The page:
Sooke has a lot of amazing volunteers living in its midst. Some are older and gracious who offer both time and talent. Fewer are the younger ones, and those who do volunteer, give by the bucketful. One of the most recently recognized youth is Sooke’s own Sophie Adams, who received the Save-On -Foods Amazing Kids recognition on Thursday, November 7, along with a $1,000 scholarship.
When the Sooke News Mirror first learned about Adam’s then-upcoming award, our attempts to get in touch with Sophie were unsuccessful. Why? She was in Vancouver participating in a Provincial Youth for Change Symposium.
That was the first indicator that 15-year-old Adams was a young dynamo determined to make a difference.
And then the testimonials came flooding in.
Mitzi Dean, the executive director of Pacific Centre Family Services, spoke highly of Adam’s contributions.
“I wanted to let you know that she is volunteering in the PCFSA Sooke Stories Across the Ages program, for which the award is being made,” wrote Dean. “This has been running in the community for four years and is a wonderful example of collaboration between PCFSA, Ayre Manor, the School District and the Sooke Literacy program. The purpose is to develop positive relationships between youth and seniors in the community.”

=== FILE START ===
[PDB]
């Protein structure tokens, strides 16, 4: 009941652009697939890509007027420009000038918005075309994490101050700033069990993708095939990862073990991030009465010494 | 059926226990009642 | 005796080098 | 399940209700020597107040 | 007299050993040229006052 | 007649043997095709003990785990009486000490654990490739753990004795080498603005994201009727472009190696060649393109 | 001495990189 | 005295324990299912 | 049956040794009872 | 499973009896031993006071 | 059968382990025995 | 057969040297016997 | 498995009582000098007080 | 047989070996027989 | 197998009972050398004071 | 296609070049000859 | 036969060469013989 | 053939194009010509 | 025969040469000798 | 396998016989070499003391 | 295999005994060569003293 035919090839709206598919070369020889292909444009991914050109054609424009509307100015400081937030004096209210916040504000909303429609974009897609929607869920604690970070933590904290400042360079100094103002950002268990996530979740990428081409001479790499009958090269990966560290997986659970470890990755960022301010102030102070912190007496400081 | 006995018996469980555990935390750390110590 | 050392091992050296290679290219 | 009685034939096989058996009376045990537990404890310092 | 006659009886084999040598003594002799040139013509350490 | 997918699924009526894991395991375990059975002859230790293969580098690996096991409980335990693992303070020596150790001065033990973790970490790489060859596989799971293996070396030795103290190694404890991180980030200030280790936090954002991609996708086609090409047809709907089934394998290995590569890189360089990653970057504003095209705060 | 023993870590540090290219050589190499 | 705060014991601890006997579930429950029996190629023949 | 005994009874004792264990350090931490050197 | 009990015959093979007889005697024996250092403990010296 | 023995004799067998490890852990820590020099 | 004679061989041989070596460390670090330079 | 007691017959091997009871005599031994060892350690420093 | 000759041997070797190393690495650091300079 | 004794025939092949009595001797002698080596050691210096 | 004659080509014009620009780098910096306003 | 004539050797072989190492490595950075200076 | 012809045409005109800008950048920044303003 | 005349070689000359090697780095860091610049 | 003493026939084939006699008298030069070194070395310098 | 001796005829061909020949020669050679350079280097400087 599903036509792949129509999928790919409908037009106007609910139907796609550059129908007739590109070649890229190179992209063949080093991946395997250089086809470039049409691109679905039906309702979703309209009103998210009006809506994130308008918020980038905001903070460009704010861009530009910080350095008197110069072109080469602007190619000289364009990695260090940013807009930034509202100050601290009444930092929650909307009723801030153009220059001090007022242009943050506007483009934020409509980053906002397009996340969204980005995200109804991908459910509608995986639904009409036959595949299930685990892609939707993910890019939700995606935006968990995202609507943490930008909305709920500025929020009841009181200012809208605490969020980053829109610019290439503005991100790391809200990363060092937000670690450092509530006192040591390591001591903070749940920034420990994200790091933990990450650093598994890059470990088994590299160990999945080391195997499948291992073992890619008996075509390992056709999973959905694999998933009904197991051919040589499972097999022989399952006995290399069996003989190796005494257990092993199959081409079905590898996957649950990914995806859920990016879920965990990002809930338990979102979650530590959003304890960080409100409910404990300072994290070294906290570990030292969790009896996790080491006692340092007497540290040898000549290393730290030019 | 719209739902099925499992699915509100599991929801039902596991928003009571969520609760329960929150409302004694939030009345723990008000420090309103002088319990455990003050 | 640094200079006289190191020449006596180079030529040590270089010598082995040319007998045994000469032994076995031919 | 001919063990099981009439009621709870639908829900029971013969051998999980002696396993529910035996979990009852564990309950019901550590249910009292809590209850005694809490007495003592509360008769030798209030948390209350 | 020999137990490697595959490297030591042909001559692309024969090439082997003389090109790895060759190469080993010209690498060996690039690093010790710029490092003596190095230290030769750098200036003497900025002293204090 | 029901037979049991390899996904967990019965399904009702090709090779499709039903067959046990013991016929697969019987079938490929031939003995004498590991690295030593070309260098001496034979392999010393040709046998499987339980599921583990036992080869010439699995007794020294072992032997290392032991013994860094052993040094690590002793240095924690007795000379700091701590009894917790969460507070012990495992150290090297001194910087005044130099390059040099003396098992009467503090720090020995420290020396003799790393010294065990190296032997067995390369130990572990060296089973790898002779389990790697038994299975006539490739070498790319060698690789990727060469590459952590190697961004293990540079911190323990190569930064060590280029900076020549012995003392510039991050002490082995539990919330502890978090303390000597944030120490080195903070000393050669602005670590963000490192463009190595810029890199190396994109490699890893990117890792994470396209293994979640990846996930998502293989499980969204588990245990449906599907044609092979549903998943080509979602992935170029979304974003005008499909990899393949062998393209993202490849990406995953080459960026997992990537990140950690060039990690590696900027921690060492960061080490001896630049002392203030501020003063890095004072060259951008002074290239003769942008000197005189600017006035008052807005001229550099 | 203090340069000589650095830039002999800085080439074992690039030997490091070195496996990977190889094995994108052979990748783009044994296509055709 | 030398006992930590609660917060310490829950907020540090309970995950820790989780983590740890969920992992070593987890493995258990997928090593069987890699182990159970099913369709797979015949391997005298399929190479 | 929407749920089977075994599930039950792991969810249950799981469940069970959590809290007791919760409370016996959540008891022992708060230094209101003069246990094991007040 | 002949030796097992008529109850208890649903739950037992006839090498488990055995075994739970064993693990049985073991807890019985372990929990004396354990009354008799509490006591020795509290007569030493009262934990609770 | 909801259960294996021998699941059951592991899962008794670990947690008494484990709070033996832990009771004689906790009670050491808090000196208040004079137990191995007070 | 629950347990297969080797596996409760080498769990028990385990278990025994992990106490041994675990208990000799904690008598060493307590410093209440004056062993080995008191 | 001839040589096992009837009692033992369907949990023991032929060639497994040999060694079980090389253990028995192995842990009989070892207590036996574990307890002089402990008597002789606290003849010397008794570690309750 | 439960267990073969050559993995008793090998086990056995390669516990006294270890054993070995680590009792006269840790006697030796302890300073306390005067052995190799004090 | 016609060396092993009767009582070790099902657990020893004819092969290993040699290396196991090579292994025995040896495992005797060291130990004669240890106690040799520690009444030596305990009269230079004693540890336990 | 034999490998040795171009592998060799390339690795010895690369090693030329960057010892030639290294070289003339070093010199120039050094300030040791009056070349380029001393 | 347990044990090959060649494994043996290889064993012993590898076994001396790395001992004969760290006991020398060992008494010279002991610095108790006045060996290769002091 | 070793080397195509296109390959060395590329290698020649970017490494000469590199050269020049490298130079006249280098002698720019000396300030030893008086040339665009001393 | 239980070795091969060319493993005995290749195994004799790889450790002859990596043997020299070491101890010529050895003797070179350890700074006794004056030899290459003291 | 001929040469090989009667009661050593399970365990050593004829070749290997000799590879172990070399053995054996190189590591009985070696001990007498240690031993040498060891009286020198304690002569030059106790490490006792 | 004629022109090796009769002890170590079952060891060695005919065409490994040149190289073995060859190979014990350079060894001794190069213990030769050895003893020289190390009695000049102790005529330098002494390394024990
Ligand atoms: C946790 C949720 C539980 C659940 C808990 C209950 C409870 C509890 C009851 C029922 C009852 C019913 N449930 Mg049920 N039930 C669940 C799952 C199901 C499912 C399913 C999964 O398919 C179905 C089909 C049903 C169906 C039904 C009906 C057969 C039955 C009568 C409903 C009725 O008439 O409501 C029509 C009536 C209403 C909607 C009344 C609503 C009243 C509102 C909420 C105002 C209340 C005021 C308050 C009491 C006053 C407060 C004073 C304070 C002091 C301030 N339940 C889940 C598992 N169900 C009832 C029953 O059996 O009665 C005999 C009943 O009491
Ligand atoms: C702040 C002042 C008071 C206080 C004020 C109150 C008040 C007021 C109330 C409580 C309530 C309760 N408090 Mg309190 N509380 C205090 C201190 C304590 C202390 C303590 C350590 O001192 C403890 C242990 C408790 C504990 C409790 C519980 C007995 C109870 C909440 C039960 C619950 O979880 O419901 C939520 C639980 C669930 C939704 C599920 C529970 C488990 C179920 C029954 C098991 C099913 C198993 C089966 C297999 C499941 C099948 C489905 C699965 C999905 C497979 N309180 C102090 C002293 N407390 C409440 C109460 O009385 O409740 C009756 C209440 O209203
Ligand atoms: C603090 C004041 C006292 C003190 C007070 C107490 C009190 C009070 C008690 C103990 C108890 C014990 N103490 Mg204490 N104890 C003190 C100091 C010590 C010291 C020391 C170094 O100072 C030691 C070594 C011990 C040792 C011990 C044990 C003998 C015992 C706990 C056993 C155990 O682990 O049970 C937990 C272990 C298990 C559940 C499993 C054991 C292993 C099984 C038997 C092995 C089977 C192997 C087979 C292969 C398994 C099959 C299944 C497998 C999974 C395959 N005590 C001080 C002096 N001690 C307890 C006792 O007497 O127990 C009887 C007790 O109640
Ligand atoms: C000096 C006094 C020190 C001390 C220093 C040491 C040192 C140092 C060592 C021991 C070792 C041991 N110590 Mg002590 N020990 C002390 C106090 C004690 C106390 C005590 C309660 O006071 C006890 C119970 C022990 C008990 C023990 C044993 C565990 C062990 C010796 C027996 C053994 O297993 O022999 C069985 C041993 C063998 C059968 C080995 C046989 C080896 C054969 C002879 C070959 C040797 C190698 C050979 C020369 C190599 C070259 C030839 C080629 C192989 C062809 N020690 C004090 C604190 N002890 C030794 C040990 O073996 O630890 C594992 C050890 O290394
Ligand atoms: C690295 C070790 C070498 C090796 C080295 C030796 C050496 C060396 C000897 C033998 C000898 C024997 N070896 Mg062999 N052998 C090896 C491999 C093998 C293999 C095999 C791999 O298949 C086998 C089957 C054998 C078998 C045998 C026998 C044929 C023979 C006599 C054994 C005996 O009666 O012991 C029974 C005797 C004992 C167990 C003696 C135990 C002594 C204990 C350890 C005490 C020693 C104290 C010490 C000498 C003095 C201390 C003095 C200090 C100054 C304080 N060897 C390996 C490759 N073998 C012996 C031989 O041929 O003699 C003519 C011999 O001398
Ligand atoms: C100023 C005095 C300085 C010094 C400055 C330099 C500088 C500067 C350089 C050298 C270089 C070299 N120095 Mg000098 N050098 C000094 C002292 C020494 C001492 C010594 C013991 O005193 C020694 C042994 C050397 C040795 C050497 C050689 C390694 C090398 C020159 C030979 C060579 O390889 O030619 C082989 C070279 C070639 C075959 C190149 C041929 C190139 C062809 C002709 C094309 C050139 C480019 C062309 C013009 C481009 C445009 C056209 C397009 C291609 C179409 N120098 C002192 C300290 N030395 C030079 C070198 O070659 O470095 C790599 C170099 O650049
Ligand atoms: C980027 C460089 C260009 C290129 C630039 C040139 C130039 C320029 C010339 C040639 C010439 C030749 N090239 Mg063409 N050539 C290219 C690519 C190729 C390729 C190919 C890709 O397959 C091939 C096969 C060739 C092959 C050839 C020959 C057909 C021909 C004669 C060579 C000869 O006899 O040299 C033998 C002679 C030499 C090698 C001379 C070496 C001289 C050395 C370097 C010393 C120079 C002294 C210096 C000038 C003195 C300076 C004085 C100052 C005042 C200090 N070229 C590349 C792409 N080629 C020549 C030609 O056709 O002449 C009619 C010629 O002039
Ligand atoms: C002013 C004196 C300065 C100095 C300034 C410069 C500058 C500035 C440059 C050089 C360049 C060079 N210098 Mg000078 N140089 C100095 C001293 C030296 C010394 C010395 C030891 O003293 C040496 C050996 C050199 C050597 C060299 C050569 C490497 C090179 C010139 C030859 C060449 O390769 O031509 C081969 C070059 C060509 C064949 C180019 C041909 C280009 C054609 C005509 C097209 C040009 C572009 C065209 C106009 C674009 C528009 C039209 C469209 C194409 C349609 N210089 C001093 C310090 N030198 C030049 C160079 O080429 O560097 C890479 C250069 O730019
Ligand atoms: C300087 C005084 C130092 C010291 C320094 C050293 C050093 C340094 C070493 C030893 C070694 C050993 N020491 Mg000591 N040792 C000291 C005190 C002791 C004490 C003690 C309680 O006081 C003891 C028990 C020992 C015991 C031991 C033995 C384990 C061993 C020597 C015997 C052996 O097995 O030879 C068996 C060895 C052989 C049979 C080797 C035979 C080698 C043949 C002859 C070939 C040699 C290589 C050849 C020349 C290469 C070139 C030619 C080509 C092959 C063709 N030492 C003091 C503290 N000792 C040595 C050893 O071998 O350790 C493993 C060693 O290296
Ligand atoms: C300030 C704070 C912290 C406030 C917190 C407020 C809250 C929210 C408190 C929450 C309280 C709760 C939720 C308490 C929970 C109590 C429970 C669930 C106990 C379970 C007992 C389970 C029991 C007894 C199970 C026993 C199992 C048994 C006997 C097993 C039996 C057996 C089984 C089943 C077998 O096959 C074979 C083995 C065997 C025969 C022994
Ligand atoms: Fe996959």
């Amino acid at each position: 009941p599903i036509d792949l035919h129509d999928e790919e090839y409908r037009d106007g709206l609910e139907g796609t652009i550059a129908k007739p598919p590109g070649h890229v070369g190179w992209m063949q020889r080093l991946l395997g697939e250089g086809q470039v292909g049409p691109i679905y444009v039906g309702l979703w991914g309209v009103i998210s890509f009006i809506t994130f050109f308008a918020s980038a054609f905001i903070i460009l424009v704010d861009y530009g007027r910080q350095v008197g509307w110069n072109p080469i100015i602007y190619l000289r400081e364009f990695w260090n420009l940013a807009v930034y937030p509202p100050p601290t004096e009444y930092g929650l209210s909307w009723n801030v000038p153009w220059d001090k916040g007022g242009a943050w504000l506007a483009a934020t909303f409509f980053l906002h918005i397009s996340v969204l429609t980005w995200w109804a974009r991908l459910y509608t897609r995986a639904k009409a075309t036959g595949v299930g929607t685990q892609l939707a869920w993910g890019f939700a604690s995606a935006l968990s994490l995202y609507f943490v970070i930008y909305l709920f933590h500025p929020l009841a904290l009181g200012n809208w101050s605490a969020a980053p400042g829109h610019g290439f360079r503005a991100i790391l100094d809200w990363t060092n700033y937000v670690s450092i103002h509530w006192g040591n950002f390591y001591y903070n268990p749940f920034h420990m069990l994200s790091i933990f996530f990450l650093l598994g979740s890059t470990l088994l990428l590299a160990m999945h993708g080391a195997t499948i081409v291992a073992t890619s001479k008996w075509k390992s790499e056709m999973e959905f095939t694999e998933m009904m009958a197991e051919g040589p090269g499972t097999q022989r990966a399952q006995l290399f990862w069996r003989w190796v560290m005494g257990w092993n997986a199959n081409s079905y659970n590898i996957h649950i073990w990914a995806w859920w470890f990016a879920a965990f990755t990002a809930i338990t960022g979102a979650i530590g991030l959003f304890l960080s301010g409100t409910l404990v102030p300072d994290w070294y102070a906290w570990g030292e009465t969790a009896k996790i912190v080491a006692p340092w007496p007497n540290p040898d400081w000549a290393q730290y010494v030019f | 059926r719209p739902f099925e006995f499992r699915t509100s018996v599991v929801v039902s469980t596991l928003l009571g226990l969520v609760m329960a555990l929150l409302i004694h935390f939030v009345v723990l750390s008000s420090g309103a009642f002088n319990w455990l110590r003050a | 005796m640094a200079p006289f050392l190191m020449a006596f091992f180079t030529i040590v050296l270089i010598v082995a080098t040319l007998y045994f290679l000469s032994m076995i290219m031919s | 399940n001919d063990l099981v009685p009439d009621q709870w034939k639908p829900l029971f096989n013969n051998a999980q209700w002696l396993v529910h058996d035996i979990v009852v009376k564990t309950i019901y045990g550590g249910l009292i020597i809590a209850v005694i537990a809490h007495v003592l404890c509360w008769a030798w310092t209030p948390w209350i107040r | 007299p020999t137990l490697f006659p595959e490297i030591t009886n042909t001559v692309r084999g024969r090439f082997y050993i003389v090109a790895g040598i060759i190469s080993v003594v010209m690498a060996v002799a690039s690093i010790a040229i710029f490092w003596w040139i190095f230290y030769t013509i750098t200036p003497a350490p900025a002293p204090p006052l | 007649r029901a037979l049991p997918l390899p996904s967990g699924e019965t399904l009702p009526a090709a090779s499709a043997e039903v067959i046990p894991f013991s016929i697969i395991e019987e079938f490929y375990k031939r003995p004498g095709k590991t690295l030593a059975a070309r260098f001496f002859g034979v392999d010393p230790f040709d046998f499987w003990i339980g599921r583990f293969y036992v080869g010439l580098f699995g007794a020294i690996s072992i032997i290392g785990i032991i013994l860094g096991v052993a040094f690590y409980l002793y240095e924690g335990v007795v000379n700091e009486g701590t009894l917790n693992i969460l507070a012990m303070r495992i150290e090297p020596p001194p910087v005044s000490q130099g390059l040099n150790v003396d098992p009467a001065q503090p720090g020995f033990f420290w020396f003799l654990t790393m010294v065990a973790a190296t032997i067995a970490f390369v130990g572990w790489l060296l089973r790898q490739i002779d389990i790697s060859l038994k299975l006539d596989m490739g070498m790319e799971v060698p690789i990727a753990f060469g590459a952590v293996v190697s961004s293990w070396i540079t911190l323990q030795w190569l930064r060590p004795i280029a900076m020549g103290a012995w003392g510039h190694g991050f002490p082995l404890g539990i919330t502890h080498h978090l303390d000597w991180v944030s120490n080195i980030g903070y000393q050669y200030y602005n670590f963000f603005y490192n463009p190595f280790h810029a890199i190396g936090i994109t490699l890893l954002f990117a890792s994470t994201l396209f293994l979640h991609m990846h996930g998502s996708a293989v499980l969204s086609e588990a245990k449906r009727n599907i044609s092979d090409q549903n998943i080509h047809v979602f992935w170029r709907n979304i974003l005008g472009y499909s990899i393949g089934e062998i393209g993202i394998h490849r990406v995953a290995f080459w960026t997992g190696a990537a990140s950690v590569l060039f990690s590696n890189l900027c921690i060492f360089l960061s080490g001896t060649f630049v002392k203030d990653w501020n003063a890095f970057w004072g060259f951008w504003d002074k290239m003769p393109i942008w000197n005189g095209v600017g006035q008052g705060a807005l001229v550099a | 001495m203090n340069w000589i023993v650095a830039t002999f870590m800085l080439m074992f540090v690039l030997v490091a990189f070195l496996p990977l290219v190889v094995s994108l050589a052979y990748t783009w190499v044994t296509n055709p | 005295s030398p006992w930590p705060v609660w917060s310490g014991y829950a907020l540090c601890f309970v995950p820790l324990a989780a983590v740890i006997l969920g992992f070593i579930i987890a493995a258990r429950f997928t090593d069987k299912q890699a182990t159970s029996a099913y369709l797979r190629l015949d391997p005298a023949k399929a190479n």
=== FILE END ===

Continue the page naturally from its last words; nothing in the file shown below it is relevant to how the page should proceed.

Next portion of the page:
The community praise for Adams’ work at Ayre Manor, a senior’s housing and care resident, was warm and plentiful.
“Sophie has been volunteering at Ayre Manor since February 2012 and can be found on any given Saturday interacting with the residents,” notes Sandy Pedneault, chair of the Sooke Elderly Citizens’ Housing Society, “We are very proud of Sophie.”
Ayre activity co-ordinators Dinah MacGillivary and Rose Fotheringham say the successful execution of many of the events for seniors at the depend heavily on volunteers. They describe Adams as a “ray of sunshine” who is “very upbeat and present.” Many student volunteers put in their required 30 hours and then move on. Adams will be hitting her two-year mark in a few short months. Besides assisting with the planned activities, they say Adams is readily available to take the residents for walks, and has been known to give a manicure or two.
When asked why she does this kind of volunteer work, Adams answers frankly and honestly.
“I just love it,” she said. “I love the people I work with, the coordinators are amazing, and the residents are so sweet.
“I’ve developed a good relationship with the residents with dementia,” reflects Adams. “They may not remember my name, but they light up when they see me.”
“One of the many reasons why Sophie was selected was her volunteer work here every weekend at Ayre Manor,” said MacGillivary.
As well Adams covers the other end of the spectrum and volunteered at Ahimsa, doing childminding while the adults stretched, flexed and relaxed.
She also covers the gamut athletically. Adams practices yoga herself, and she enjoys the centring aspect of yoga, its calm. Then there’s also her other, rugby-playing side.